You’re floating down the mighty Chobe River. A magnificent fish eagle swoops down and flies off with its glittering catch. A herd of elephants wades along the water’s edge. You catch a glimpse of a majestic lion stalking towards the banks to quench its thirst.
Naturally, you want to capture these incredible memories forever. But how can you do them justice? We spoke to James Walsh, a professional visual storyteller and photographer, for his insights into getting the best safari photography shot.
1. What inspired you to pursue safari photography?
While I’ve had no formal training, I have had a lot of practical experience. I went travelling for 8 months in 2007, and a chance encounter in the town of Banff in the Canadian Rockies inspired me to bring films to South Africa. I realised that visual storytelling was my true calling, and I could never go back to my desk job.
Pro Tip: The Zambezi Queen Collection offers photographic safaris with experienced local guides who’ll help you get the perfect shot.
2. Is there a particular photographic experience you’ll never forget?
In 2012, I was on a tour in Rwanda. We were hanging off the back of under-powered motorbikes in an attempt to capture a really dynamic shot.
Pro Tip: Be patient and study your subject. Try to anticipate what the wild animal will do next to get the best action shot. If you move on too quickly, you might miss something amazing.
3. What advice would you give to a novice before setting out on their first photographic safari?
Look around before you pick up the camera. Take in the entire landscape to give context and meaning to your subject.
Pro Tip: If you’re new to photography or have invested in a new camera, be sure to familiarise yourself with all the technical settings before your trip. It’s also a good idea to go outdoors and practice taking shots in a park or other natural environment.
4. What tips do you have for travelling with photo equipment to remote locations such as ours?
Pack as light as possible when travelling with gear. Get the best, not the biggest, camera backpack you can afford.
Pro Tip: Pack extra batteries and memory cards. You won’t have many chances to charge your camera or transfer photos to external drives throughout the day.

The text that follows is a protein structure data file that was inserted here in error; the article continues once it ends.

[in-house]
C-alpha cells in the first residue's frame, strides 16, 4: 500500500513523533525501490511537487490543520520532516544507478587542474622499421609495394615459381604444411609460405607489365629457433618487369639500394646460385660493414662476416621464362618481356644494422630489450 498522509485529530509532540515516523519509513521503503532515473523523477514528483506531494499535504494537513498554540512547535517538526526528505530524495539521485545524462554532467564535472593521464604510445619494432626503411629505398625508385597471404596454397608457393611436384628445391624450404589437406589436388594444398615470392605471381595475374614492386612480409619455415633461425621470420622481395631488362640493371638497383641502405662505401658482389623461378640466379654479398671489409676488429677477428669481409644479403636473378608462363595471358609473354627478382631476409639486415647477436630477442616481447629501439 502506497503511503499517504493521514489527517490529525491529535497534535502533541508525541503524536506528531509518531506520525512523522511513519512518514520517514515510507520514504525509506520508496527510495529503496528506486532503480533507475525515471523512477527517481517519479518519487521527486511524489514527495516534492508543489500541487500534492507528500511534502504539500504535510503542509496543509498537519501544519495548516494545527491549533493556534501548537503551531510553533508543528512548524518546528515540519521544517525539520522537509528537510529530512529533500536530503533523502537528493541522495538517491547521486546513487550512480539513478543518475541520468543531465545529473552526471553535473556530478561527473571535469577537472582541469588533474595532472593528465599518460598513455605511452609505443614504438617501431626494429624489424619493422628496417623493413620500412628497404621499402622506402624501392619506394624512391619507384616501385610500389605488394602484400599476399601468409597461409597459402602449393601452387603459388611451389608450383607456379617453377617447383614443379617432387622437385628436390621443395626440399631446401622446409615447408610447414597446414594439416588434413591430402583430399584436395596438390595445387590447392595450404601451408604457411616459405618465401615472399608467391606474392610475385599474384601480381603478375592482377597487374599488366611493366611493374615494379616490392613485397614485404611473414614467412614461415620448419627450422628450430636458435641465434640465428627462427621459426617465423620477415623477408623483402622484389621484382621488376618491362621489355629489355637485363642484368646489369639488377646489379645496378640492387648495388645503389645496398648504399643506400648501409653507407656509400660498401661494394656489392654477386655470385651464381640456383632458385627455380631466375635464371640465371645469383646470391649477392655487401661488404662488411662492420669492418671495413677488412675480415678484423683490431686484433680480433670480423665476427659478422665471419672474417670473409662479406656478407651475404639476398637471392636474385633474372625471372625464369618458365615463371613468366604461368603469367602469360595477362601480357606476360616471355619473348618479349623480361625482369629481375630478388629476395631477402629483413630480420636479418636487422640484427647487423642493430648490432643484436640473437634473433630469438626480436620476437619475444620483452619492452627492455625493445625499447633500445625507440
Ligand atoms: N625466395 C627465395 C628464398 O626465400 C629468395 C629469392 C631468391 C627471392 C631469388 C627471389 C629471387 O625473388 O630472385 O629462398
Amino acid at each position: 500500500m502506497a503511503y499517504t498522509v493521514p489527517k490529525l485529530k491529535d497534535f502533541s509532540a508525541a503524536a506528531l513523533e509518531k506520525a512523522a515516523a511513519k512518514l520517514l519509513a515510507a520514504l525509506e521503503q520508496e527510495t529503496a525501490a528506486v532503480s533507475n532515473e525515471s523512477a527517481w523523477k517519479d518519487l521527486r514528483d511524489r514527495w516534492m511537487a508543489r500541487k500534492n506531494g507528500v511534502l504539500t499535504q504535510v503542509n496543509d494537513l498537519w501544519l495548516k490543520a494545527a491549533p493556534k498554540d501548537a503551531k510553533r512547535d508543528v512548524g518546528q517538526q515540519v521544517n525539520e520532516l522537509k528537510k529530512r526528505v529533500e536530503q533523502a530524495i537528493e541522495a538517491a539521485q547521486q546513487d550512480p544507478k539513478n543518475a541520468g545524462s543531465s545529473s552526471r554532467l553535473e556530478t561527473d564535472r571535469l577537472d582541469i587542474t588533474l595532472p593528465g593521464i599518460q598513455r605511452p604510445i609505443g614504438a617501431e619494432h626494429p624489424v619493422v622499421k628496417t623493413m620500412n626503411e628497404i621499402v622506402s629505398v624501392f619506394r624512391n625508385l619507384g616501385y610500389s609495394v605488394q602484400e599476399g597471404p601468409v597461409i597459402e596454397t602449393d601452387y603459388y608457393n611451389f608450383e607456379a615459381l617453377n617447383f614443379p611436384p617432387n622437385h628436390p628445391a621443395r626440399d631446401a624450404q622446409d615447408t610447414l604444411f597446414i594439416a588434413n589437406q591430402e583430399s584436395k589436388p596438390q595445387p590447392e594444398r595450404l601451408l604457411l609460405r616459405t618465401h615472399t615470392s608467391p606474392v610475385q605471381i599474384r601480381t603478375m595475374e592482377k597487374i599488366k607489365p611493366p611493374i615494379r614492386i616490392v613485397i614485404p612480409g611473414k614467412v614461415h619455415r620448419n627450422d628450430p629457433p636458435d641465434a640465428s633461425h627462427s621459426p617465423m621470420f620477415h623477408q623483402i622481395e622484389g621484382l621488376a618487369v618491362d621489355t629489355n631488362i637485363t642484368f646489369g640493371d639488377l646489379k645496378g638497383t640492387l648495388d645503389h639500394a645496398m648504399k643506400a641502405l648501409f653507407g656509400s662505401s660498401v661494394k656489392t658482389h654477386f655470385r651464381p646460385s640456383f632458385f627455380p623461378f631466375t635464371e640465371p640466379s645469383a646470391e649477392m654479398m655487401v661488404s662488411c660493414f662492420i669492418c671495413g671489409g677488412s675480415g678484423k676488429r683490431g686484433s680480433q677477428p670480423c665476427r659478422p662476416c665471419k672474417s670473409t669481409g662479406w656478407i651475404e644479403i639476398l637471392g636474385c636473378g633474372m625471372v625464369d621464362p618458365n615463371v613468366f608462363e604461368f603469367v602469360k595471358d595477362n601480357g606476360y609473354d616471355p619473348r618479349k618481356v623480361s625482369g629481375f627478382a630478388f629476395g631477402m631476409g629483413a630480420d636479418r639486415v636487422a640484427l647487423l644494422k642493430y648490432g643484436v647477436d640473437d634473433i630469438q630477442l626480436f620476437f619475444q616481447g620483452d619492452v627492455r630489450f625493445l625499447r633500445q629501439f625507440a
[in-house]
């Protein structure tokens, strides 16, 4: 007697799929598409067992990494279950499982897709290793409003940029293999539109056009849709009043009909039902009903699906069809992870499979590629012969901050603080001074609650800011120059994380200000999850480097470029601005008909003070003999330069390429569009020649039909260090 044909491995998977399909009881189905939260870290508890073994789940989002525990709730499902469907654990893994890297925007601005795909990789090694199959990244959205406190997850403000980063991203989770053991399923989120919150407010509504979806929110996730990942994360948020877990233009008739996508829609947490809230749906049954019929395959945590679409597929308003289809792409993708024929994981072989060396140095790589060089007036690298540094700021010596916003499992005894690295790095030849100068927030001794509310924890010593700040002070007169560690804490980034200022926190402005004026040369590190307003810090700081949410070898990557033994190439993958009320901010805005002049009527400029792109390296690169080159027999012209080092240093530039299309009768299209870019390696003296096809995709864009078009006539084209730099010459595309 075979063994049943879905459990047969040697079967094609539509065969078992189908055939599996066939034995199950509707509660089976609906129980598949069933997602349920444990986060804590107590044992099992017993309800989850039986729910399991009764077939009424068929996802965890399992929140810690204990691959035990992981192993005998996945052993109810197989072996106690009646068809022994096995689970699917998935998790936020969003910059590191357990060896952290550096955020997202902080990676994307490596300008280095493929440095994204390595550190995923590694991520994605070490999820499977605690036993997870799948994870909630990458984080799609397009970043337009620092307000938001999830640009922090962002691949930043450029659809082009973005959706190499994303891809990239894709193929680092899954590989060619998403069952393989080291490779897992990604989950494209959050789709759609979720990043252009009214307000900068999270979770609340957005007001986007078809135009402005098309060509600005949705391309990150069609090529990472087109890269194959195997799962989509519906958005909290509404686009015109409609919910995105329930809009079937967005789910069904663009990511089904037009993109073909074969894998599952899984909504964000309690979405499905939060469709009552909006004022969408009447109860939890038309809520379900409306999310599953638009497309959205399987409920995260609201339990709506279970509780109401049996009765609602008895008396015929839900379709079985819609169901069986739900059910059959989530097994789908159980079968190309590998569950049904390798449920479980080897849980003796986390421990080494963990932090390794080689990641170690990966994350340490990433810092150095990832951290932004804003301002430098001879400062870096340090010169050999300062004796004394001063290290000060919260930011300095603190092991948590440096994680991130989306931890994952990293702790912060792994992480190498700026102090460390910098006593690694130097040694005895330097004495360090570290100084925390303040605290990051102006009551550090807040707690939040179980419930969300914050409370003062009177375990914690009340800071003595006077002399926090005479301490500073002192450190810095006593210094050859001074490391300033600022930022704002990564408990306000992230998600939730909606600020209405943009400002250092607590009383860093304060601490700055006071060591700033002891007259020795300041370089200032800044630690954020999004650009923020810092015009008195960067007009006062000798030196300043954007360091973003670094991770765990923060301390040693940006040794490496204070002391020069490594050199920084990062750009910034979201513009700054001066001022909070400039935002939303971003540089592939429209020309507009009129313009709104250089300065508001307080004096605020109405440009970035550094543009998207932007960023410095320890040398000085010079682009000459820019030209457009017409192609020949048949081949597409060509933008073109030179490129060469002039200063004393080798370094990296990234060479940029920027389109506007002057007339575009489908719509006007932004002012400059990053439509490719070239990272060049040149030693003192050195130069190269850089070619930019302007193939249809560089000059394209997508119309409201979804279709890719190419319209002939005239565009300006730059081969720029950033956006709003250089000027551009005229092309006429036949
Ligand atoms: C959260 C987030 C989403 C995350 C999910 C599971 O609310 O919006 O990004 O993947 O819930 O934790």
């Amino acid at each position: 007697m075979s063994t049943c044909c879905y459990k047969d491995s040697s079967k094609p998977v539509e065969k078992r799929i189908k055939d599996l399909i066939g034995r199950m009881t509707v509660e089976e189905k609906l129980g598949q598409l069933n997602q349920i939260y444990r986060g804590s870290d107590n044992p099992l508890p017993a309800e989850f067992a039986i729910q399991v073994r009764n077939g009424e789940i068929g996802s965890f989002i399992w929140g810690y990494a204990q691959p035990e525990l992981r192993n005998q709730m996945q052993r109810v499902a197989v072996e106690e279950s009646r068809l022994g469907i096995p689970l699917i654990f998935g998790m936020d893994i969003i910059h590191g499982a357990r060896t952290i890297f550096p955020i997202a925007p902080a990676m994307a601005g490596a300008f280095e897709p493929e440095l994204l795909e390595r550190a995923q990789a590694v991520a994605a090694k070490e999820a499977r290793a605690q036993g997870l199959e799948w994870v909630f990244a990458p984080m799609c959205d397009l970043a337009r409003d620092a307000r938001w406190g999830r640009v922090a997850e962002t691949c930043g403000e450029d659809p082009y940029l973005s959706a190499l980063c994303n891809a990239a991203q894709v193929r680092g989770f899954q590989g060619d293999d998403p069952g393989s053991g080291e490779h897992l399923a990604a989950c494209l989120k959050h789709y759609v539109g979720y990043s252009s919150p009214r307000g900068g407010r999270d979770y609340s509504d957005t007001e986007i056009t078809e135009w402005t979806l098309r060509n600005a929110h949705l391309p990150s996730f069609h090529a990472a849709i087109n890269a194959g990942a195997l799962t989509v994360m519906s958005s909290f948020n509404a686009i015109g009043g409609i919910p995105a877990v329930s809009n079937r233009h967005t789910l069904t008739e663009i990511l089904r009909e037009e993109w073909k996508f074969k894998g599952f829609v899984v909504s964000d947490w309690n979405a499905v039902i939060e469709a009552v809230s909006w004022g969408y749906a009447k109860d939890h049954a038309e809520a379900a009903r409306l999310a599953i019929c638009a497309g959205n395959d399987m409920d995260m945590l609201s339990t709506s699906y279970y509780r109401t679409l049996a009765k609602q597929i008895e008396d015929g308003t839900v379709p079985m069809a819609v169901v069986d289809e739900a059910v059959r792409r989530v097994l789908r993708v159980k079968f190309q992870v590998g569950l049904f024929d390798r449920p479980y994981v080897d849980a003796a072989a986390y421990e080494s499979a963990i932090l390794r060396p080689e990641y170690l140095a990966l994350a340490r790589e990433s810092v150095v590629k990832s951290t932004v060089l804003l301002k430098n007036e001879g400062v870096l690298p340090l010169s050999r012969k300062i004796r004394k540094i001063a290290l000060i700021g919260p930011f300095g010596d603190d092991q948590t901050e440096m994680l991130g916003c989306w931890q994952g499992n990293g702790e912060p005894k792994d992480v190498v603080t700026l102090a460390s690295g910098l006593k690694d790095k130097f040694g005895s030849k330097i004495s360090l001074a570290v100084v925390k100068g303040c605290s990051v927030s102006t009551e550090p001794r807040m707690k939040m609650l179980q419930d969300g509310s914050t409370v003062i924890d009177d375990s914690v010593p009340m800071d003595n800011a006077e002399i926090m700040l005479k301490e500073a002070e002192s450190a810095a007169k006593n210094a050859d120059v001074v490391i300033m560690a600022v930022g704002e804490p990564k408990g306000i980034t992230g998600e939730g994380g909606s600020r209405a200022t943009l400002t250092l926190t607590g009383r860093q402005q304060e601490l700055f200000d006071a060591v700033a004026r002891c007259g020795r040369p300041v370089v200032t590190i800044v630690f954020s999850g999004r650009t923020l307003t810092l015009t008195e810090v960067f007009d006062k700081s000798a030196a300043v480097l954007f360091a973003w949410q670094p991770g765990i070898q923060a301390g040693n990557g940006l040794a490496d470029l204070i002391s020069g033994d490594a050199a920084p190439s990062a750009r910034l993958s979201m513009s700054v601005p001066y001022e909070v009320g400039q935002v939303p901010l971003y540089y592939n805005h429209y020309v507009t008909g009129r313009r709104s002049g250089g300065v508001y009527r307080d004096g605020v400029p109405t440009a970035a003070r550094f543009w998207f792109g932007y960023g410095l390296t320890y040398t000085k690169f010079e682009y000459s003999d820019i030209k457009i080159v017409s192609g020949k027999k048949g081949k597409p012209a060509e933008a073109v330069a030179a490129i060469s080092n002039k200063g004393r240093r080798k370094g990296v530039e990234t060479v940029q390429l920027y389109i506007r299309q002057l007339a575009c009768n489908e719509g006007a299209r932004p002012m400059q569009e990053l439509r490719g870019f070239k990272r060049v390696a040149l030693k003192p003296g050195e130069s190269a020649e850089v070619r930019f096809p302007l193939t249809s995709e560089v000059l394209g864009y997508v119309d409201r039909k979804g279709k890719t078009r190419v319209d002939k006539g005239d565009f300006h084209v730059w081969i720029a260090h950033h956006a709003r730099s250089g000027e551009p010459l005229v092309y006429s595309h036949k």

5. Are there any specific lenses you would recommend guests take with them?
I recommend a 16-35mm, 70-200mm and 2x converter.
Tip: Choose a camera setup that lets you get close to the action without weighing you down. Consider taking interchangeable lenses, including a zoom lens and another lens for wide landscape shots. A longer lens also allows you to capture birds and smaller mammals on camera.
6. Our photographic safari boat offers great stability to get a clear shot. Did you use it during your stay?
No, but I’ll definitely do so next time. I did it the old-fashioned way by sitting at the front of the boat with the camera on my knees to create a stable platform. Not ideal, but it can work, especially if you crank the shutter speed to avoid motion blur.
Tip: The Zambezi Queen Collection photographic boat contains custom-designed swivel chairs that give you greater stability and 360⁰ views for a wider range of subject matter. Every seat is also equipped with a mounting rest for SLR cameras.
7. Do you have any tips for photographing wildlife and African landscapes?
Framing and context are very important. Try to frame each shot from an interesting angle – pique curiosity by providing a unique perspective.
Pro Tip: Good composition is an essential part of wildlife photography. While there are many differing opinions on how to compose the best shot, using the rule of thirds is quite helpful when balancing an image. Using the optical viewfinder on your camera also allows you to compose a shot by seeing exactly what the lens will capture.
8. What’s the best time of day to take photographs?
The most obvious answer is the magic hours just before sunrise and sunset. But desaturated midday blowouts can also make for interesting results.
Pro Tip: Be prepared to wake up early to make the most of the golden hours in the morning. If you decide to attempt night-time shots, be respectful of wildlife and don’t use the flash.
9. Do you have any tips for guests to make the most of their photos once they return from their safari holiday?
I recommend shooting raw and editing in Adobe Lightroom. Raw files are much richer than jpegs, but they do take up a lot more memory space on your camera. The post production is also quite time consuming. So go for quality over quantity. And remember, always back up your photos on two external hard drives!
Pro Tip: Sort photos right away as you download them onto your computer. This makes them easier to find and access when you’re ready to edit at a later stage.
10. Any last thoughts on your recent travels to the Chobe?
Photographing from the water offers a wonderfully unique perspective. The geography of the area, where four countries meet, is truly unique and offers some amazing perspectives. I loved living on the water for several nights, and will definitely come back in the dry season.
Pro Tip: There are many photographic benefits in both the wet and dry seasons. In the dry season, wildlife can be easier to spot, and are more commonly found around watering holes and on the banks of the river. However, the green season is when many animals give birth. This in turn increases the sightings of predators as they stalk the more vulnerable prey.
Ready to capture spectacular memories that will last a lifetime? Book your incredible photographic safari aboard the elegant Zambezi Queen, three Chobe Princesses or Ichingo Chobe River Lodge today.
Note: James Walsh is the founder and owner of Sinamatella Productions. His current project, Faces of Conservation, is a multimedia project that showcases a diversity of voices shaping modern conservation and eco-tourism across the African continent.